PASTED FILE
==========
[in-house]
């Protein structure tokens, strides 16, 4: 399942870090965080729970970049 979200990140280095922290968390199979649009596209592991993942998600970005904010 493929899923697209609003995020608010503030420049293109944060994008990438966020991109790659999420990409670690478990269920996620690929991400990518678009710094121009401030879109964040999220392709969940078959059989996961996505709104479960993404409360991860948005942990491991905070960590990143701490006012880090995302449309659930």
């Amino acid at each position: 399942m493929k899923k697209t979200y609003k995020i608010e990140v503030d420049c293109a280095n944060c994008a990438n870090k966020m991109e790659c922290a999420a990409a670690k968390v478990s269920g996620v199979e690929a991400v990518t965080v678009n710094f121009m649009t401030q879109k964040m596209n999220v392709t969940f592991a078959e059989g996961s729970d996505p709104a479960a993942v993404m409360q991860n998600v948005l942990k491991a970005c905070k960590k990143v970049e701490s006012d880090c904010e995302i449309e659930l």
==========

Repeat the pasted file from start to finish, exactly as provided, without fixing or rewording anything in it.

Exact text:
[in-house]
């Protein structure tokens, strides 16, 4: 399942870090965080729970970049 979200990140280095922290968390199979649009596209592991993942998600970005904010 493929899923697209609003995020608010503030420049293109944060994008990438966020991109790659999420990409670690478990269920996620690929991400990518678009710094121009401030879109964040999220392709969940078959059989996961996505709104479960993404409360991860948005942990491991905070960590990143701490006012880090995302449309659930």
């Amino acid at each position: 399942m493929k899923k697209t979200y609003k995020i608010e990140v503030d420049c293109a280095n944060c994008a990438n870090k966020m991109e790659c922290a999420a990409a670690k968390v478990s269920g996620v199979e690929a991400v990518t965080v678009n710094f121009m649009t401030q879109k964040m596209n999220v392709t969940f592991a078959e059989g996961s729970d996505p709104a479960a993942v993404m409360q991860n998600v948005l942990k491991a970005c905070k960590k990143v970049e701490s006012d880090c904010e995302i449309e659930l």